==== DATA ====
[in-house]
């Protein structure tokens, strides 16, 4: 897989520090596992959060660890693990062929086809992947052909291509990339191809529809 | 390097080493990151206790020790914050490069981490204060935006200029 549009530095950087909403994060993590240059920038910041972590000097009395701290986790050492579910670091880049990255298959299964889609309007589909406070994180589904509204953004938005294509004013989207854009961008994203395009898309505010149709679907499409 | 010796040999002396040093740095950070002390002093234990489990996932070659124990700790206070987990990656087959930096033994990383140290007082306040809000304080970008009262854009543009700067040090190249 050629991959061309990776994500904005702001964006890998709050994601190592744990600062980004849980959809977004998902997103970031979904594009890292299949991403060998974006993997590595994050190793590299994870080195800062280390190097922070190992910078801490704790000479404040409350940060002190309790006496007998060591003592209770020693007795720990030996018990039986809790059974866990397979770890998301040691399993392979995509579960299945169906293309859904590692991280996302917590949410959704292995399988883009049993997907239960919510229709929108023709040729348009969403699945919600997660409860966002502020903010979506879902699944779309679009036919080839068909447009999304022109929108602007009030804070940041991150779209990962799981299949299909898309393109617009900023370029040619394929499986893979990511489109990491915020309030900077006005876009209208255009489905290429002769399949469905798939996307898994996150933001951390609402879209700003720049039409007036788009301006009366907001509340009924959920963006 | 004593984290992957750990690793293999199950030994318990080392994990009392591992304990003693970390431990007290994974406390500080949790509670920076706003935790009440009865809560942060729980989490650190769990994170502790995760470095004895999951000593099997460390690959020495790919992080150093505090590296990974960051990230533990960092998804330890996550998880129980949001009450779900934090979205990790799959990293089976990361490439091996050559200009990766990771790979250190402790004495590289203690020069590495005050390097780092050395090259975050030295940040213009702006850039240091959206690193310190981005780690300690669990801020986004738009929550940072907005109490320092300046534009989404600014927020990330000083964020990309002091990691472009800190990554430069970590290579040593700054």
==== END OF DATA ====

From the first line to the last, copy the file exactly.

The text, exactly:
[in-house]
């Protein structure tokens, strides 16, 4: 897989520090596992959060660890693990062929086809992947052909291509990339191809529809 | 390097080493990151206790020790914050490069981490204060935006200029 549009530095950087909403994060993590240059920038910041972590000097009395701290986790050492579910670091880049990255298959299964889609309007589909406070994180589904509204953004938005294509004013989207854009961008994203395009898309505010149709679907499409 | 010796040999002396040093740095950070002390002093234990489990996932070659124990700790206070987990990656087959930096033994990383140290007082306040809000304080970008009262854009543009700067040090190249 050629991959061309990776994500904005702001964006890998709050994601190592744990600062980004849980959809977004998902997103970031979904594009890292299949991403060998974006993997590595994050190793590299994870080195800062280390190097922070190992910078801490704790000479404040409350940060002190309790006496007998060591003592209770020693007795720990030996018990039986809790059974866990397979770890998301040691399993392979995509579960299945169906293309859904590692991280996302917590949410959704292995399988883009049993997907239960919510229709929108023709040729348009969403699945919600997660409860966002502020903010979506879902699944779309679009036919080839068909447009999304022109929108602007009030804070940041991150779209990962799981299949299909898309393109617009900023370029040619394929499986893979990511489109990491915020309030900077006005876009209208255009489905290429002769399949469905798939996307898994996150933001951390609402879209700003720049039409007036788009301006009366907001509340009924959920963006 | 004593984290992957750990690793293999199950030994318990080392994990009392591992304990003693970390431990007290994974406390500080949790509670920076706003935790009440009865809560942060729980989490650190769990994170502790995760470095004895999951000593099997460390690959020495790919992080150093505090590296990974960051990230533990960092998804330890996550998880129980949001009450779900934090979205990790799959990293089976990361490439091996050559200009990766990771790979250190402790004495590289203690020069590495005050390097780092050395090259975050030295940040213009702006850039240091959206690193310190981005780690300690669990801020986004738009929550940072907005109490320092300046534009989404600014927020990330000083964020990309002091990691472009800190990554430069970590290579040593700054």